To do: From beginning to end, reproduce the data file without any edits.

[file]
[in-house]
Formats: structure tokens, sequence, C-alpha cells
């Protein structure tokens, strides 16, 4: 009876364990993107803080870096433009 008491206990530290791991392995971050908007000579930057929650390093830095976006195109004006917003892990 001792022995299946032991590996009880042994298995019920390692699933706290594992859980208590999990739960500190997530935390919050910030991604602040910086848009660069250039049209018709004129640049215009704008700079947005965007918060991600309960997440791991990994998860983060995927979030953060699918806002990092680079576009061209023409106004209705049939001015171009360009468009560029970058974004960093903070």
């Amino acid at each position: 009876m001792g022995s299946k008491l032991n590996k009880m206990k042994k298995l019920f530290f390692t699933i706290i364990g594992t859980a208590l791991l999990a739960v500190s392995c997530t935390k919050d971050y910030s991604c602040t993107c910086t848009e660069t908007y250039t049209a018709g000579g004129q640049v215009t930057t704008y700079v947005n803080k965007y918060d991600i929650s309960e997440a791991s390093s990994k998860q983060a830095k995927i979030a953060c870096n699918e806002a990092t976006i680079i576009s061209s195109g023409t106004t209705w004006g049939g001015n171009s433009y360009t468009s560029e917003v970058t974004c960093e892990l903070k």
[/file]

[in-house]
Formats: structure tokens, sequence, C-alpha cells
């Protein structure tokens, strides 16, 4: 009876364990993107803080870096433009 008491206990530290791991392995971050908007000579930057929650390093830095976006195109004006917003892990 001792022995299946032991590996009880042994298995019920390692699933706290594992859980208590999990739960500190997530935390919050910030991604602040910086848009660069250039049209018709004129640049215009704008700079947005965007918060991600309960997440791991990994998860983060995927979030953060699918806002990092680079576009061209023409106004209705049939001015171009360009468009560029970058974004960093903070």
């Amino acid at each position: 009876m001792g022995s299946k008491l032991n590996k009880m206990k042994k298995l019920f530290f390692t699933i706290i364990g594992t859980a208590l791991l999990a739960v500190s392995c997530t935390k919050d971050y910030s991604c602040t993107c910086t848009e660069t908007y250039t049209a018709g000579g004129q640049v215009t930057t704008y700079v947005n803080k965007y918060d991600i929650s309960e997440a791991s390093s990994k998860q983060a830095k995927i979030a953060c870096n699918e806002a990092t976006i680079i576009s061209s195109g023409t106004t209705w004006g049939g001015n171009s433009y360009t468009s560029e917003v970058t974004c960093e892990l903070k």